Push and pull factors in relation to skills shortages in South Africa
MetadataShow full item record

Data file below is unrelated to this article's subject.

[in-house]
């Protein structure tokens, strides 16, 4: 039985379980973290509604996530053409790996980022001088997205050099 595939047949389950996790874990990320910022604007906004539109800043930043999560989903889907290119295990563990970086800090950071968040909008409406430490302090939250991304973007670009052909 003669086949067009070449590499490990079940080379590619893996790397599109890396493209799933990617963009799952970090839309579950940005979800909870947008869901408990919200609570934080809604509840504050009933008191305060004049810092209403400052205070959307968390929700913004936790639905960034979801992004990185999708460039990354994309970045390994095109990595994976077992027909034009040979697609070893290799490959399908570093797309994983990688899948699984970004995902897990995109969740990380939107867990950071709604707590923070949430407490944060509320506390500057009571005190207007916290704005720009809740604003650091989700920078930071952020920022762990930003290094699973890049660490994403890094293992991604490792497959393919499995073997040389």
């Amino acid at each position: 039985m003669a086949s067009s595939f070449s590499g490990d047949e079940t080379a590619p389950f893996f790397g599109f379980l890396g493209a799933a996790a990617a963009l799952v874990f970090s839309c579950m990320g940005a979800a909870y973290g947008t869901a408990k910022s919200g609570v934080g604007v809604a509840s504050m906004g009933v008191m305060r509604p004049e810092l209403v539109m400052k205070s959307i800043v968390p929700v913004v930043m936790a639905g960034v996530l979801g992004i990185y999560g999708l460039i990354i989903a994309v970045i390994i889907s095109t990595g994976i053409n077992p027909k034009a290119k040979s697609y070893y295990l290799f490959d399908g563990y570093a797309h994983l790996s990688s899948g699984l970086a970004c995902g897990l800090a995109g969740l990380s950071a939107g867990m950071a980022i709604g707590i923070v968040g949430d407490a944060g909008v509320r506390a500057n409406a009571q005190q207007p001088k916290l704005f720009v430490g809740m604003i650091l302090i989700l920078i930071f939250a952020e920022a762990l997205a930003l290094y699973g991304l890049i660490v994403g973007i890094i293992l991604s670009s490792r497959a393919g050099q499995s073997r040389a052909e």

There are many factors that push people out of the country. While affirmative action is one factor that contributes to emigration of skilled individuals, other factors include: crime, better wage offers, better quality of life and future for their children, economic stability and improved health care. These factors include: attractive salary packages, early retirement within the education sector, an opportunity to gain international work experience, an improved lifestyle and a variety of career choices. Immigrants, on the other hand, are pulled to South Africa as they see this as offering them economic opportunities that are not available in their home countries. These immigrants range from a large number of unskilled to a limited number of highly skilled workers. The main purpose of this study was to determine the factors that push or pull skilled labour into or out of South Africa and the consequences of this movement. The outcome of this study was achieved through undertaking a brief literature review of push-and-pull factors, followed by the empirical research. A survey-based research design was adopted using a closed questionnaire to determine the factors that either push or pull skilled labour from or to South Africa. The sample consisted of 800 organisations/businesses that seek to employ skilled foreign labour in South Africa. The results of this study have confirmed the findings of other research and similar studies undertaken. These push–and-pull factors cannot be addressed overnight; therefore, the recruitment of skilled foreign workers could be a short- to medium-term solution to the problem.